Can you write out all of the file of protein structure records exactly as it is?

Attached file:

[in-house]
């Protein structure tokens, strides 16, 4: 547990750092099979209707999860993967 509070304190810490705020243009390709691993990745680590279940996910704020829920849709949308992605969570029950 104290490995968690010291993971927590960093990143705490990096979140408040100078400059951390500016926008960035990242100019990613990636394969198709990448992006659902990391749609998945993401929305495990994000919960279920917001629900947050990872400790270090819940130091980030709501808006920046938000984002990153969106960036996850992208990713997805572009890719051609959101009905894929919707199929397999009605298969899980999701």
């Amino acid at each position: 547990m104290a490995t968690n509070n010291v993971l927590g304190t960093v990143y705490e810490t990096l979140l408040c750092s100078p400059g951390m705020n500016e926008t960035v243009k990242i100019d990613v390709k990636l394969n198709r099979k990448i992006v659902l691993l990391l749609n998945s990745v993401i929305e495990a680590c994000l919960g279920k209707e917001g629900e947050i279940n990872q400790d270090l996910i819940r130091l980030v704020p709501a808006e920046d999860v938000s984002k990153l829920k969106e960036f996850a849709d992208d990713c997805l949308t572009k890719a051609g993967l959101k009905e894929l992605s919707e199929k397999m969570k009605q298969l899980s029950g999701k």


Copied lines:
[in-house]
């Protein structure tokens, strides 16, 4: 547990750092099979209707999860993967 509070304190810490705020243009390709691993990745680590279940996910704020829920849709949308992605969570029950 104290490995968690010291993971927590960093990143705490990096979140408040100078400059951390500016926008960035990242100019990613990636394969198709990448992006659902990391749609998945993401929305495990994000919960279920917001629900947050990872400790270090819940130091980030709501808006920046938000984002990153969106960036996850992208990713997805572009890719051609959101009905894929919707199929397999009605298969899980999701």
């Amino acid at each position: 547990m104290a490995t968690n509070n010291v993971l927590g304190t960093v990143y705490e810490t990096l979140l408040c750092s100078p400059g951390m705020n500016e926008t960035v243009k990242i100019d990613v390709k990636l394969n198709r099979k990448i992006v659902l691993l990391l749609n998945s990745v993401i929305e495990a680590c994000l919960g279920k209707e917001g629900e947050i279940n990872q400790d270090l996910i819940r130091l980030v704020p709501a808006e920046d999860v938000s984002k990153l829920k969106e960036f996850a849709d992208d990713c997805l949308t572009k890719a051609g993967l959101k009905e894929l992605s919707e199929k397999m969570k009605q298969l899980s029950g999701k």